Orangutans, Human Landscapes, and the Processes that Made them Both

In a recent article in Anthropocene Magazine about the future of orangutans, Brandon Keim observes “the key to their survival is us not killing them.” You would be forgiven for thinking that Keim is a master of the blindingly obvious after he offers a statement like this. We all already know that orangutans don’t fare …

A Small Brown Bear with A Big Weight on Its Shoulders

On Tuesday of this week, Rewilding Europe relaunched their work in the Apennine region of Italy. Together with their partner Salviamo L’Orso, the organization is beginning a campaign they hope will lead to a growing population of one of the signature species of the region, the Marsican brown bear. An additional goal is to provide …

Catching Carbon: Why ‘Cheap’ Still Comes with a Cost.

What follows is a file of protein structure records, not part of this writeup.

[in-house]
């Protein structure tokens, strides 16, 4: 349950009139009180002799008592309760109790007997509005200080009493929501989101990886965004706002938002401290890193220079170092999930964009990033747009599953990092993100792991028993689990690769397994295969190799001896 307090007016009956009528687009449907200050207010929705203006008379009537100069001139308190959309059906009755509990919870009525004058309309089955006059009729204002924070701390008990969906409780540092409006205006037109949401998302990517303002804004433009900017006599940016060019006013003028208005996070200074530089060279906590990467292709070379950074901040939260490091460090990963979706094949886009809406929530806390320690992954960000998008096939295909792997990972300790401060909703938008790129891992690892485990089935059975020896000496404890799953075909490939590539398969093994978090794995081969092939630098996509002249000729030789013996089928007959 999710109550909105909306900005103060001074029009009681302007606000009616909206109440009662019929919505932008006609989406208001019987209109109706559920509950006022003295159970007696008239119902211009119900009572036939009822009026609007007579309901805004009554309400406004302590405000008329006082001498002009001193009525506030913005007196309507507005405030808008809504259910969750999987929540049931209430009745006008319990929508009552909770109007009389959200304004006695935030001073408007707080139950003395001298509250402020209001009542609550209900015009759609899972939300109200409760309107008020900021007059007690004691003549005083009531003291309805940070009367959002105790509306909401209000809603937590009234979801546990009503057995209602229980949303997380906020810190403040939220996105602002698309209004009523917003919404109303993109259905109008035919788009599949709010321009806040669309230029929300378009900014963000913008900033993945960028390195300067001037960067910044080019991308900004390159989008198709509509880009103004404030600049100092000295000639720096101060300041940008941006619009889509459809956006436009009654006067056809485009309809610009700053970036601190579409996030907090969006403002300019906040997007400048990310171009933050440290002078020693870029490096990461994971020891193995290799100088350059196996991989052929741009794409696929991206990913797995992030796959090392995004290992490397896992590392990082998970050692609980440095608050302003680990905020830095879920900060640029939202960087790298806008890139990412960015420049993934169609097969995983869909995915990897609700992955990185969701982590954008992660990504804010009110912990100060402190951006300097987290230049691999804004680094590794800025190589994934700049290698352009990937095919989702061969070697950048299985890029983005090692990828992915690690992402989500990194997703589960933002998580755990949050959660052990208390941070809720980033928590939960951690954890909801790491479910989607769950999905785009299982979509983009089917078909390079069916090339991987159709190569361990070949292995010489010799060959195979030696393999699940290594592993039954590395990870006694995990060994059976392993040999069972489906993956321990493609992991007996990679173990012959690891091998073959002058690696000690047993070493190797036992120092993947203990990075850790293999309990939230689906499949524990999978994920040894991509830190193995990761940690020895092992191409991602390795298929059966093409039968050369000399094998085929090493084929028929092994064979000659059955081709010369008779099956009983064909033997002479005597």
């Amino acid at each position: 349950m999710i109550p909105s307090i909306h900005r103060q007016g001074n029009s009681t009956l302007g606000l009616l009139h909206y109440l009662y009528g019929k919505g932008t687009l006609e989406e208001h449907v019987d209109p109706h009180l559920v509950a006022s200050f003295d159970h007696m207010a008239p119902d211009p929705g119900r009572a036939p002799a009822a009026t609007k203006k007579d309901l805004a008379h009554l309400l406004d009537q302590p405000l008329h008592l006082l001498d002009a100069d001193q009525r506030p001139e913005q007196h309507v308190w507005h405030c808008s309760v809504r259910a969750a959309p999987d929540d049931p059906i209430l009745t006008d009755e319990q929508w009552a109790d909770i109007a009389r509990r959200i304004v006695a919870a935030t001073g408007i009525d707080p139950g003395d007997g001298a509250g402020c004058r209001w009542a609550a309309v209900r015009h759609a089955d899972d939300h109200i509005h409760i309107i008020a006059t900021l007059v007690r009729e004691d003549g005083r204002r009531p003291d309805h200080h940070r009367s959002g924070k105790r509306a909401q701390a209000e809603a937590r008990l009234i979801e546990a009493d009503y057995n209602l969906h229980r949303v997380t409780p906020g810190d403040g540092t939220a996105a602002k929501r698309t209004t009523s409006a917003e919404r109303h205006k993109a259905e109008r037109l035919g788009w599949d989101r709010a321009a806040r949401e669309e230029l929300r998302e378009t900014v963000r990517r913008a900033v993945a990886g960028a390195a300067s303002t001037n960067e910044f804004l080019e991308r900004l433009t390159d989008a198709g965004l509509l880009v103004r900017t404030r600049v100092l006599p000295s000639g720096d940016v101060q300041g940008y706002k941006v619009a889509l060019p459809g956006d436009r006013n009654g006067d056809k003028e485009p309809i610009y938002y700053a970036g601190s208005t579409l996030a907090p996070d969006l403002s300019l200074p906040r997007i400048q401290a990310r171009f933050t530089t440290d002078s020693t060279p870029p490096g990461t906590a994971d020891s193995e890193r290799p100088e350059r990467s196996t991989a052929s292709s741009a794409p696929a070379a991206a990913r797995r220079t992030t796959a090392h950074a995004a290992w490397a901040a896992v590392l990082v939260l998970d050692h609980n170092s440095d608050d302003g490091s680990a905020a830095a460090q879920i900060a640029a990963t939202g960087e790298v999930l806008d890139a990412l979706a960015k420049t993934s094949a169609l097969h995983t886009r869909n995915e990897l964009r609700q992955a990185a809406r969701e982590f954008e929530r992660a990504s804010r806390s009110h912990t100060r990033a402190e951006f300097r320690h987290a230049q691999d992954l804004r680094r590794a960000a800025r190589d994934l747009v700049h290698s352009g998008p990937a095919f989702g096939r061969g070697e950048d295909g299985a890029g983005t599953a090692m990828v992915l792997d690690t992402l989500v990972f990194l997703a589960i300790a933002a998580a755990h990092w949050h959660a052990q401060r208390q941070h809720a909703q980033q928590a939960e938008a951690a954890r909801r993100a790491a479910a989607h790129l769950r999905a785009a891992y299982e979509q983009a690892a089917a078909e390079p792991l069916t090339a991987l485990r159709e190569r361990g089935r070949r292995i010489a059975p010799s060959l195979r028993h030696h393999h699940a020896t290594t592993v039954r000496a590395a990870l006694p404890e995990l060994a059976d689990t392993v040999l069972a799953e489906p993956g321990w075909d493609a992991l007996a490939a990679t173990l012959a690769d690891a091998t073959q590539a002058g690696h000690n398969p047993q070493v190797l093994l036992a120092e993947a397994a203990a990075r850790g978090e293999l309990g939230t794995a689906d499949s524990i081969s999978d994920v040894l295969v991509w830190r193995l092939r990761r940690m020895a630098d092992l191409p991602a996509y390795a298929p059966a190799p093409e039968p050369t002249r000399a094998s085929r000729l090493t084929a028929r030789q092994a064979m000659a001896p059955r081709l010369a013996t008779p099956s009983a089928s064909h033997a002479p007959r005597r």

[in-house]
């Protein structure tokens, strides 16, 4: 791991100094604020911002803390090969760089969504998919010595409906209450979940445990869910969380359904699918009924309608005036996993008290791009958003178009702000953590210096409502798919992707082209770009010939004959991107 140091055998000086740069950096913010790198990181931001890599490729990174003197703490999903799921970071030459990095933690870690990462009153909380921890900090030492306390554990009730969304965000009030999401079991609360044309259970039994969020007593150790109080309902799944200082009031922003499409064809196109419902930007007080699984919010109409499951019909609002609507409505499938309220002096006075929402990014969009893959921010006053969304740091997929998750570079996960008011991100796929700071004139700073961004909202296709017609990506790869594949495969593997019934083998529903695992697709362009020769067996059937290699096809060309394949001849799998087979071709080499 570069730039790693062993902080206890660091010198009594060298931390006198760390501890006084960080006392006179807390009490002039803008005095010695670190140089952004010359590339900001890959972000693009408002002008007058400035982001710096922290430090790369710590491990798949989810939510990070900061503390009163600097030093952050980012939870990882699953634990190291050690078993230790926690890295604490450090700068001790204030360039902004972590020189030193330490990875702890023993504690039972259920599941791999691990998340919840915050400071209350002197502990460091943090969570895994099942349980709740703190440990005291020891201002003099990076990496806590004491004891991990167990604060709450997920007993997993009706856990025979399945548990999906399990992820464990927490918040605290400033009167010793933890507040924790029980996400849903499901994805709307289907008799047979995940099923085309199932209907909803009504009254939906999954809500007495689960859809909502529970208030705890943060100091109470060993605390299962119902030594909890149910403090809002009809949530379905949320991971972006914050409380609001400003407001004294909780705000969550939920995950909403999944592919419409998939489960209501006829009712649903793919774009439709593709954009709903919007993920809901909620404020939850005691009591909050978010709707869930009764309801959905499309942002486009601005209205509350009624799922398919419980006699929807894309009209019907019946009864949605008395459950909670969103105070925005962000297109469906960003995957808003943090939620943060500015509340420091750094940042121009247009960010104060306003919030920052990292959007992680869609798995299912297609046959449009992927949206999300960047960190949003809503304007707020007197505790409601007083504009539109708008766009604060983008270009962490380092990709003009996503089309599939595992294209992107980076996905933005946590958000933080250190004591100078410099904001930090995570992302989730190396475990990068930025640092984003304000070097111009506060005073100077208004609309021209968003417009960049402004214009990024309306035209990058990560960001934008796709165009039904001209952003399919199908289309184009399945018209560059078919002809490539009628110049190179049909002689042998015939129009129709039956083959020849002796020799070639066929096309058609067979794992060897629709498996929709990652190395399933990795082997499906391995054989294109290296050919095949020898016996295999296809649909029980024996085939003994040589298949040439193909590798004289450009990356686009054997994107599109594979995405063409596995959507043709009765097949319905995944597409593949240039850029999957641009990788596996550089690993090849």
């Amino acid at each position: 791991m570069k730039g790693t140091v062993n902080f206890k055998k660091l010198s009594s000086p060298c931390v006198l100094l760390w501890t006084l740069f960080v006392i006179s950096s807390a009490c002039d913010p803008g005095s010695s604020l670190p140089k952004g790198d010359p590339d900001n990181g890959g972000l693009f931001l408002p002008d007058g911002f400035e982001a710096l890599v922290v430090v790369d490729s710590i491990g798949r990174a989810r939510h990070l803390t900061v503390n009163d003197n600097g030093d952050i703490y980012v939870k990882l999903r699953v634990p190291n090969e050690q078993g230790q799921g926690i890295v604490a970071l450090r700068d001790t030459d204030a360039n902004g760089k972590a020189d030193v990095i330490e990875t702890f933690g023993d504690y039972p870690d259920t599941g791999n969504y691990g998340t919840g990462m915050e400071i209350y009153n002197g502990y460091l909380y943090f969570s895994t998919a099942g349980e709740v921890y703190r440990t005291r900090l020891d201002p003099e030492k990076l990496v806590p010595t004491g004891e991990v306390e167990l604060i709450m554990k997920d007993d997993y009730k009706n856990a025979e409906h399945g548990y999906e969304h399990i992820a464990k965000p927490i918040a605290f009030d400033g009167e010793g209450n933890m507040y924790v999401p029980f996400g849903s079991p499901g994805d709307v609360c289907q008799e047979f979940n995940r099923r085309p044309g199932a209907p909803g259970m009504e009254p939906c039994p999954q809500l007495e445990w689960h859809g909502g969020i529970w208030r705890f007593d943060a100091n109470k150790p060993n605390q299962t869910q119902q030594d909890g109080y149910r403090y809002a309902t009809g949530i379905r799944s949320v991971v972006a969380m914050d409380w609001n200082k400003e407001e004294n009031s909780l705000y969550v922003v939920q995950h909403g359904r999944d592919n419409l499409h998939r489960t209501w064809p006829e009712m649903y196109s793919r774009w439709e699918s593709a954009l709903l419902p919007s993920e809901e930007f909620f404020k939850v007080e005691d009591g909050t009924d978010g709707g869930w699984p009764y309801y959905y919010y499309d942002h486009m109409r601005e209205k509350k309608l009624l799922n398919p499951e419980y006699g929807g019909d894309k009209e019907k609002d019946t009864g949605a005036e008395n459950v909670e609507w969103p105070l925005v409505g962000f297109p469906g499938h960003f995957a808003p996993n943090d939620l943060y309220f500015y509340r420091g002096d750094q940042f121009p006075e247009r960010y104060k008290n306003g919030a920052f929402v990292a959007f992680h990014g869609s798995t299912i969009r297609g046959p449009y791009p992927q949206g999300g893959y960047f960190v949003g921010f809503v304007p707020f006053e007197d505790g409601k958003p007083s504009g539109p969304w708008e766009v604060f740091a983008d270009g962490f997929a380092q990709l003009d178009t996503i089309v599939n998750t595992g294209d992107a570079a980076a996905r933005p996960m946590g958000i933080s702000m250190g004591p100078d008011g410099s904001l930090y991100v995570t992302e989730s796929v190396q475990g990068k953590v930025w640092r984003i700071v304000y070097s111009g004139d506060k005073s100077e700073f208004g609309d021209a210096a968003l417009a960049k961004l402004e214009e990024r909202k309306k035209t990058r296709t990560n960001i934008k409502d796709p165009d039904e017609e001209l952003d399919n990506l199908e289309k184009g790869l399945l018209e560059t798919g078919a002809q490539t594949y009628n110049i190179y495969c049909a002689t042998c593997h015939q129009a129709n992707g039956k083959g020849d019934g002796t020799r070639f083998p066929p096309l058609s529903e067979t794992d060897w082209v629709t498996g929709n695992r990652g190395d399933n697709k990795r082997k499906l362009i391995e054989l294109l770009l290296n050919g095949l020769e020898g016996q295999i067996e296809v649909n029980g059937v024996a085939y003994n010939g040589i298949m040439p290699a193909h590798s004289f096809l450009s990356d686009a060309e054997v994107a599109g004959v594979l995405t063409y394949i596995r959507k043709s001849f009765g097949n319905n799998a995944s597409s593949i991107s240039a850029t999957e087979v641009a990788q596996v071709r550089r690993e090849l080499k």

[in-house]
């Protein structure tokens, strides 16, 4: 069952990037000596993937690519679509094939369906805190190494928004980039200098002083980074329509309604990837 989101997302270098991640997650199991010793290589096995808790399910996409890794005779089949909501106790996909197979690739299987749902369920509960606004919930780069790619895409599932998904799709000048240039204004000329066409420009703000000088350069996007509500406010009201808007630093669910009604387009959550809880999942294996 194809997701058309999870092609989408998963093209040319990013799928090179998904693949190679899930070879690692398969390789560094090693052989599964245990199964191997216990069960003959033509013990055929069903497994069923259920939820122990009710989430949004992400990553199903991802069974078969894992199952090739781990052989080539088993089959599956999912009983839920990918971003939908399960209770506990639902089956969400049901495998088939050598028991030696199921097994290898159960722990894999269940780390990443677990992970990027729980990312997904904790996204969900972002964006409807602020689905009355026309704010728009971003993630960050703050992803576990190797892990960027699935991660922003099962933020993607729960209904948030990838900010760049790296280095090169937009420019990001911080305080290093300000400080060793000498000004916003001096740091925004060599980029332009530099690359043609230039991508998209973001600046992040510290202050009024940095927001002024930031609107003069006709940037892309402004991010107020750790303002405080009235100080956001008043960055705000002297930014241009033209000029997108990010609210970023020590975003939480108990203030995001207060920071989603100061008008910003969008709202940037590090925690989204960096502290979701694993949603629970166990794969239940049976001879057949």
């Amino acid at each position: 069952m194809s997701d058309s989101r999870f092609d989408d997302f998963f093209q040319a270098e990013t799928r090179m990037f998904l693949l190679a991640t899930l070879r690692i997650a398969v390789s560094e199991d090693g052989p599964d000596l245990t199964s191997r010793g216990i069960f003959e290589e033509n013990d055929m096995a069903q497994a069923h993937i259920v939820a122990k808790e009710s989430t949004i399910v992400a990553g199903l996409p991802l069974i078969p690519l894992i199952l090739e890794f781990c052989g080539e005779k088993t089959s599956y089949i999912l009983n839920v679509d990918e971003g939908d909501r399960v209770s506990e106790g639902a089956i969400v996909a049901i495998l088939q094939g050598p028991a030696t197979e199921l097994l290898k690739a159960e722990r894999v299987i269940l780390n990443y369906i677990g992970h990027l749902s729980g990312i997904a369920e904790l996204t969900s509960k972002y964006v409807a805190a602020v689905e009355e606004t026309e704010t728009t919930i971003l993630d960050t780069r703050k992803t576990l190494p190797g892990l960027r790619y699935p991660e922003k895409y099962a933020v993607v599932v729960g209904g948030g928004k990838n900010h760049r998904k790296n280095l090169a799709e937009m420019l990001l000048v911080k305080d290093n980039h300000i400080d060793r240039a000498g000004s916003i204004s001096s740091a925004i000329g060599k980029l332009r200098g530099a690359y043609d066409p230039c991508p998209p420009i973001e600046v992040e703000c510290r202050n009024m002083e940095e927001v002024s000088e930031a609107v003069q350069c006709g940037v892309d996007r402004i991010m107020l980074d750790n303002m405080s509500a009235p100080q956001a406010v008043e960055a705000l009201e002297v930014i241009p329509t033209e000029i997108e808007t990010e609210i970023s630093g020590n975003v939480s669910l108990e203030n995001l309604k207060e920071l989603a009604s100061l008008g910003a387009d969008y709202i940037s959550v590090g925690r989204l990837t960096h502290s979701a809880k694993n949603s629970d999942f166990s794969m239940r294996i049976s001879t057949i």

A peer-reviewed study published last week revealed that the cost of capturing carbon directly out of the atmosphere may not be as high as initially feared. Canadian firm Carbon Engineering have been running a pilot plant in British Columbia since 2015 capable of capturing a ton of carbon dioxide per day from the ambient air. …

Climate Engineering and the Sustainable Development Goals: The Tangled Web of the Anthropocene

A report released by C2G2 at the end of May is an interesting exercise in bringing two important global challenges into conversation.  Carbon Removal and Solar Geoengineering: Potential Implications for Delivery of the Sustainable Development Goals is a noble effort to tie what policy makers should do about climate change with what they should do …

Reshaping Wildlife

Earlier this winter, I performed some mental gymnastics on this blog trying to figure out whether I could ethically justify putting a camera trap in the woods to spy on shy carnivores. I think I decided it was okay…..kind of.  Even though there is no doubt the bait and the cameras are an intrusion, it seemed …